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J Fam Psychol. 2008 Oct;22(5):742-51. doi: 10.1037/a0013514.

Reciprocal models of child behavior and depressive symptoms in mothers and fathers in a sample of children at risk for early conduct problems.

Author information

1
Department of Psychology, University of Pittsburgh, PA 15260, USA. heg6@pitt.edu

Abstract

Although much has been written about transactional models in the study of parenting practices, relatively few researchers have used this approach to examine how child behavior might be related to parental well-being. This study used latent growth curve modeling to test transactional models of age 2 child noncompliance, parental depressive symptoms, and age 4 internalizing and externalizing behaviors using a subsample of families in the Early Steps Multisite Study. In unconditional models, maternal depressive symptoms showed a linear decrease from child ages 2 to 4, whereas paternal depression did not show significant change. Observed child noncompliance at age 2 showed significant associations with concurrent reports of maternal depressive symptoms and trend-level associations with paternal depressive symptoms. For both parents, higher levels of initial depressive symptoms were related to increased age 4 child internalizing behaviors. The findings provide support for reciprocal process models of parental depression and child behavior, and this study is one of the first to present empirical evidence that fathers' depressive symptoms have bidirectional associations with their children's behavior in early childhood.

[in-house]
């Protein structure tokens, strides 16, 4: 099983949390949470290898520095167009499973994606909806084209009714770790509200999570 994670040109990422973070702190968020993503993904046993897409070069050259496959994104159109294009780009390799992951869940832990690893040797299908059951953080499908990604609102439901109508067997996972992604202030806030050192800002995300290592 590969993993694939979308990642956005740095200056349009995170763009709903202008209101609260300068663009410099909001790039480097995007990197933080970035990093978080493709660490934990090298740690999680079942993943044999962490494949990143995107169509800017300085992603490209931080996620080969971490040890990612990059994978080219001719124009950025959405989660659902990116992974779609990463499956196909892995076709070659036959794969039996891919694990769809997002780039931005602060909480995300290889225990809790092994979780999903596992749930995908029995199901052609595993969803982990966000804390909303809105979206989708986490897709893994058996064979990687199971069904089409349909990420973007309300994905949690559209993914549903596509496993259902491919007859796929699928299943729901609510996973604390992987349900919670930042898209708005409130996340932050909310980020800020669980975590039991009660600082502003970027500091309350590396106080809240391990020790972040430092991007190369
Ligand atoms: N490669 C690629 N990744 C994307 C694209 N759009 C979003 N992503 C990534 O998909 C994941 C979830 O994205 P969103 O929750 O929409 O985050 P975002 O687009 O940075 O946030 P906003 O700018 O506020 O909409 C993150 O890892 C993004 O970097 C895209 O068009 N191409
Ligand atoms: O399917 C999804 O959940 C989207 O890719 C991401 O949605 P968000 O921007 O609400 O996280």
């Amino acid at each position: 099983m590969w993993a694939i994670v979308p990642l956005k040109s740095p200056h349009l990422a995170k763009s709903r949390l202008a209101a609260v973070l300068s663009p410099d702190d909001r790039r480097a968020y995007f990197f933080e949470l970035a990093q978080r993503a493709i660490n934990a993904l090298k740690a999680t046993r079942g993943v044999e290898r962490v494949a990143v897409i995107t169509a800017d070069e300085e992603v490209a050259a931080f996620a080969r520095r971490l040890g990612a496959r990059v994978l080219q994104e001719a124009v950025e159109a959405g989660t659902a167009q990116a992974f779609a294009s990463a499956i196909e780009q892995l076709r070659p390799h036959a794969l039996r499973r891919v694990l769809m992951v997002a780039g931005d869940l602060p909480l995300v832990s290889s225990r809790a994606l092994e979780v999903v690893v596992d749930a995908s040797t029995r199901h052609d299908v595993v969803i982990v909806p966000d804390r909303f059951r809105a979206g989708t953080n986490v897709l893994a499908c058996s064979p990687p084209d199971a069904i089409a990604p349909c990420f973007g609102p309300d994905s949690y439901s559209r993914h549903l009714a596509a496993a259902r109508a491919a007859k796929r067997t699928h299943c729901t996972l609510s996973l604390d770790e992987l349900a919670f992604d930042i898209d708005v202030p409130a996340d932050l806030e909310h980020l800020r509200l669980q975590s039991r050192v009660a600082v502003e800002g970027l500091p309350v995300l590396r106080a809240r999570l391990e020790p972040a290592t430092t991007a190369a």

PMID:
18855510
PMCID:
PMC2710142
DOI:
10.1037/a0013514
[Indexed for MEDLINE]
Free PMC Article

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